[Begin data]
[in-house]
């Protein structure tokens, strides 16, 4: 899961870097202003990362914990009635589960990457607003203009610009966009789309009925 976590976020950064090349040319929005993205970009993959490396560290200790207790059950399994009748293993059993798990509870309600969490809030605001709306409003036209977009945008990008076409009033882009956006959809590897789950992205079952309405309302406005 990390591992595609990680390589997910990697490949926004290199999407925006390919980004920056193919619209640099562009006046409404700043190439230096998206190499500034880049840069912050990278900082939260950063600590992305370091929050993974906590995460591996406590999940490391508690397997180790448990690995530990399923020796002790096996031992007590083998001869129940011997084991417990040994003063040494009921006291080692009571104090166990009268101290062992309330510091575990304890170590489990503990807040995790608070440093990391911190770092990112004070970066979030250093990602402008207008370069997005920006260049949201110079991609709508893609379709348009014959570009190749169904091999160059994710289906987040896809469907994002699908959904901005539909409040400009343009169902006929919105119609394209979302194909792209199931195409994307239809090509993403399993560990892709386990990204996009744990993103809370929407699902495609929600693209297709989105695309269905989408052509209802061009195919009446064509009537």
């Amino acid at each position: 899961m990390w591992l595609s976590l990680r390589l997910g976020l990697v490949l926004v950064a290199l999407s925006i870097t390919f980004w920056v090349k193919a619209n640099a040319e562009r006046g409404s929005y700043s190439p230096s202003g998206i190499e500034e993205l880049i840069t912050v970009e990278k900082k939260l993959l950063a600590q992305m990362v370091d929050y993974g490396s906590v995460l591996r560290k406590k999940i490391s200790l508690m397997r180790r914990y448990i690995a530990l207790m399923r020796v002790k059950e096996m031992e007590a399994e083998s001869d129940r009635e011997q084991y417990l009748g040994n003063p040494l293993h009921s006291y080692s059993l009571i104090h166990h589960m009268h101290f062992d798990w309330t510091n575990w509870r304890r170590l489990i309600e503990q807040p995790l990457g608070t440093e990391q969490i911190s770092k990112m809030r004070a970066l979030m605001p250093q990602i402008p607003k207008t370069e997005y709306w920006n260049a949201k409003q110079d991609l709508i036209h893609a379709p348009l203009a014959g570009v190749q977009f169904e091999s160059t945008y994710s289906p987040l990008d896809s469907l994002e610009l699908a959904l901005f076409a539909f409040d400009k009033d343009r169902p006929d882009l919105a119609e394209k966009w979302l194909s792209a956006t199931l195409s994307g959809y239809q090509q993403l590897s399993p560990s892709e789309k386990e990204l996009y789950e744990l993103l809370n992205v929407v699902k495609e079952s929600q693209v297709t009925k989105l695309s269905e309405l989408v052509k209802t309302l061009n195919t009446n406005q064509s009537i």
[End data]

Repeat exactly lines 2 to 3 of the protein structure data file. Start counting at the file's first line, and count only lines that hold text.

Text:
């Protein structure tokens, strides 16, 4: 899961870097202003990362914990009635589960990457607003203009610009966009789309009925 976590976020950064090349040319929005993205970009993959490396560290200790207790059950399994009748293993059993798990509870309600969490809030605001709306409003036209977009945008990008076409009033882009956006959809590897789950992205079952309405309302406005 990390591992595609990680390589997910990697490949926004290199999407925006390919980004920056193919619209640099562009006046409404700043190439230096998206190499500034880049840069912050990278900082939260950063600590992305370091929050993974906590995460591996406590999940490391508690397997180790448990690995530990399923020796002790096996031992007590083998001869129940011997084991417990040994003063040494009921006291080692009571104090166990009268101290062992309330510091575990304890170590489990503990807040995790608070440093990391911190770092990112004070970066979030250093990602402008207008370069997005920006260049949201110079991609709508893609379709348009014959570009190749169904091999160059994710289906987040896809469907994002699908959904901005539909409040400009343009169902006929919105119609394209979302194909792209199931195409994307239809090509993403399993560990892709386990990204996009744990993103809370929407699902495609929600693209297709989105695309269905989408052509209802061009195919009446064509009537």
């Amino acid at each position: 899961m990390w591992l595609s976590l990680r390589l997910g976020l990697v490949l926004v950064a290199l999407s925006i870097t390919f980004w920056v090349k193919a619209n640099a040319e562009r006046g409404s929005y700043s190439p230096s202003g998206i190499e500034e993205l880049i840069t912050v970009e990278k900082k939260l993959l950063a600590q992305m990362v370091d929050y993974g490396s906590v995460l591996r560290k406590k999940i490391s200790l508690m397997r180790r914990y448990i690995a530990l207790m399923r020796v002790k059950e096996m031992e007590a399994e083998s001869d129940r009635e011997q084991y417990l009748g040994n003063p040494l293993h009921s006291y080692s059993l009571i104090h166990h589960m009268h101290f062992d798990w309330t510091n575990w509870r304890r170590l489990i309600e503990q807040p995790l990457g608070t440093e990391q969490i911190s770092k990112m809030r004070a970066l979030m605001p250093q990602i402008p607003k207008t370069e997005y709306w920006n260049a949201k409003q110079d991609l709508i036209h893609a379709p348009l203009a014959g570009v190749q977009f169904e091999s160059t945008y994710s289906p987040l990008d896809s469907l994002e610009l699908a959904l901005f076409a539909f409040d400009k009033d343009r169902p006929d882009l919105a119609e394209k966009w979302l194909s792209a956006t199931l195409s994307g959809y239809q090509q993403l590897s399993p560990s892709e789309k386990e990204l996009y789950e744990l993103l809370n992205v929407v699902k495609e079952s929600q693209v297709t009925k989105l695309s269905e309405l989408v052509k209802t309302l061009n195919t009446n406005q064509s009537i």